In due time, personalized treatment involving biomarkers will serve as the most important element of cancer prevention and routine cancer treatment and will help reduce cancer risks for potential patients.
A biomarker is a specification that can be objectively assessed for pinpointing a pathological or physiological process inside a human body. Doctors use biomarkers to evaluate the stage of any health disorder, to predict the treatment process and to choose individual treatment options, depending on a tumor's molecular type.
For example, patients with breast or lung cancer suffer from tumors with typical gene mutations. In this connection, doctors all over the world prescribe targeted genome scanning and determine an individual list of biomarkers for targeted therapy.
There are three main types of biomarkers, Sergei Suchkov, Head of the Faculty of Translational Medicine at National Research Nuclear University MEPhI, told Rossiya Segodnya International Information Agency.
"Predictive biomarkers forecast health disorder risks and the likely response to planned and current treatment. Prognostic biomarkers provide data on how a health disorder may develop, regardless of specific treatment types; in other words, they predict a health disorder. Diagnostic biomarkers provide correct diagnoses at the right time," he explained.
Numerous research projects have selected a number of biomarkers associated with tumors. The combined determination (multi-factorial screening and monitoring) guarantees more accurate diagnoses and makes it possible to determine a pre-cancer state, as well as reliable forecasts while streamlining the procedure for exposing metastases.
Studies of auxiliary biomarkers are becoming a mandatory element of treatment-diagnostic protocols for cancer patients, as well as preventive treatment protocols for risk group patients. This method provides oncologists with a unique clinical orientation tool and helps patients achieve their maximum life expectancy without relapses.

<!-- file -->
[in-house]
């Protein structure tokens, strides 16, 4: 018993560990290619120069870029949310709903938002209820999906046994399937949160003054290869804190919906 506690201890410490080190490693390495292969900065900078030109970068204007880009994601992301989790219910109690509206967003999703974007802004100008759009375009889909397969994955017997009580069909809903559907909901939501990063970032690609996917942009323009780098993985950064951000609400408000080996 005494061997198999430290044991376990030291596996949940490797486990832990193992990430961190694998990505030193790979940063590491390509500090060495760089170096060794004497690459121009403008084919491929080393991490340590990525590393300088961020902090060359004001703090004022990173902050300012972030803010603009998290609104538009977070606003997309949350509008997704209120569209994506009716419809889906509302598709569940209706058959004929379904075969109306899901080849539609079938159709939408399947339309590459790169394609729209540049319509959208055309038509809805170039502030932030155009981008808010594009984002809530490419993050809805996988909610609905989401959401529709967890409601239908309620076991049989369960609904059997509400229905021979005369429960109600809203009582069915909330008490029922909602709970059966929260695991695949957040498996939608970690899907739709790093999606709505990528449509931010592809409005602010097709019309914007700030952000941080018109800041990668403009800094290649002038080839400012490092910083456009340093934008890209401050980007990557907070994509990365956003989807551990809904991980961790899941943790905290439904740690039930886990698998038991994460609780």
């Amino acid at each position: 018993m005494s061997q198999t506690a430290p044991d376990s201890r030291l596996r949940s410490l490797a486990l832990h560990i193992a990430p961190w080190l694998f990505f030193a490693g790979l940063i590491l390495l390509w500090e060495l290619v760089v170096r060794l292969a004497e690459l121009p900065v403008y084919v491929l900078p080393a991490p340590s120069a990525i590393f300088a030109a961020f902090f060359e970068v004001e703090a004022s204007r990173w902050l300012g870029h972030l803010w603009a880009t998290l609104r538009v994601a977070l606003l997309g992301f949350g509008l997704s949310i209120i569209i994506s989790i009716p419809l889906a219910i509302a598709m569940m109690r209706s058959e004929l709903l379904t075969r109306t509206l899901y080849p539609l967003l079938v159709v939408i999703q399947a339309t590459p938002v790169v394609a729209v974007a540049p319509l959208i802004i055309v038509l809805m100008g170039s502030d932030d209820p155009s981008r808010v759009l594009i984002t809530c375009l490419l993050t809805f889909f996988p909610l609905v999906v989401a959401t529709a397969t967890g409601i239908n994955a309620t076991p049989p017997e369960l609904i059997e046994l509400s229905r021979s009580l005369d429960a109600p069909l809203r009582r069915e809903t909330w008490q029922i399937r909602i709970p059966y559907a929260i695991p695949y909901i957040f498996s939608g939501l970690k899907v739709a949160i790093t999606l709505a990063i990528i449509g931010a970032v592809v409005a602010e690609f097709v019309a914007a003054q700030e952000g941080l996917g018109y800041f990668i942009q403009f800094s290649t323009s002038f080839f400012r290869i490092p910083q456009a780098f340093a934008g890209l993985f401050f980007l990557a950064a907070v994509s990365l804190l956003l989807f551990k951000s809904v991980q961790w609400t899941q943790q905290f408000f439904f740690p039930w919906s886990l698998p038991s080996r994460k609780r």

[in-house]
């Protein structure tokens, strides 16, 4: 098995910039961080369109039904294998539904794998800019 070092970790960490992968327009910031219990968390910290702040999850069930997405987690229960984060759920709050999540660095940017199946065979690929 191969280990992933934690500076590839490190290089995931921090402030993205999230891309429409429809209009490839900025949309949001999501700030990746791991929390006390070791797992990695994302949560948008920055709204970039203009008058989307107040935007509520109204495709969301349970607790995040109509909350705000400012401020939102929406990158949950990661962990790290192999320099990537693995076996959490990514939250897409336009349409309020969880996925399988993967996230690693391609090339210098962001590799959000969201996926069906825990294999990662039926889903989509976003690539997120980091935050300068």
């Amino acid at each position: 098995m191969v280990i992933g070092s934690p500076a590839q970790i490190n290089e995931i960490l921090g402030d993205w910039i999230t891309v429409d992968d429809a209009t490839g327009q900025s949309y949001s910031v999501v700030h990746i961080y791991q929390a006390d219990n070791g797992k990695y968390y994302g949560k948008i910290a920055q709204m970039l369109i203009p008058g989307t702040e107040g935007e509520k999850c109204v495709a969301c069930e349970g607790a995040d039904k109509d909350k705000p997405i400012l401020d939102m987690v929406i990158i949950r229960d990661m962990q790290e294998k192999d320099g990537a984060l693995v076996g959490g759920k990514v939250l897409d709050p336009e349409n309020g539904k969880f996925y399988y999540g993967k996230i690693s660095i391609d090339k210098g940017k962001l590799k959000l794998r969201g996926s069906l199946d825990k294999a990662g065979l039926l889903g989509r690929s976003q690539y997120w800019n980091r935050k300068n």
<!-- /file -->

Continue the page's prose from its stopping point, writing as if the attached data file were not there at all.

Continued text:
Biomarkers can diagnose malignant tumors much more effectively, helping doctors come up with the most effective treatment options. Biomarkers have spurred the development of the targeted therapy concept. Researchers have realized the need to develop special "targeted" medications capable of invading key pathogenic structures and correcting them.
In 2011, the US Food and Drug Administration (FDA) approved a number of instructions for targeted cancer therapy. The FDA approved the use of the Crizotinib and Vemurafenib medications. Objective bio-marking principles, rather than a doctor's subjective opinion, were used to choose a course of treatment for the first time.
Today, doctors have to conduct a test based on the unique fluorescent in situ hybridization (FISH) method before appointing Crizotinib therapy. This test helps expose genome transpositions proving that the patient can benefit from Crizotinib treatment.
"The use of this new and reliable method for the express screening of cancer-related biomolecules has allowed scientists to design a unique panel of biomarkers that highlight the pre-cancerous stages of the tumor process (bio-predictors). Not only does this panel help select efficient breast cancer therapy methods, but it also diagnoses the disorder in its earliest stage," Suchkov noted.
Examples of success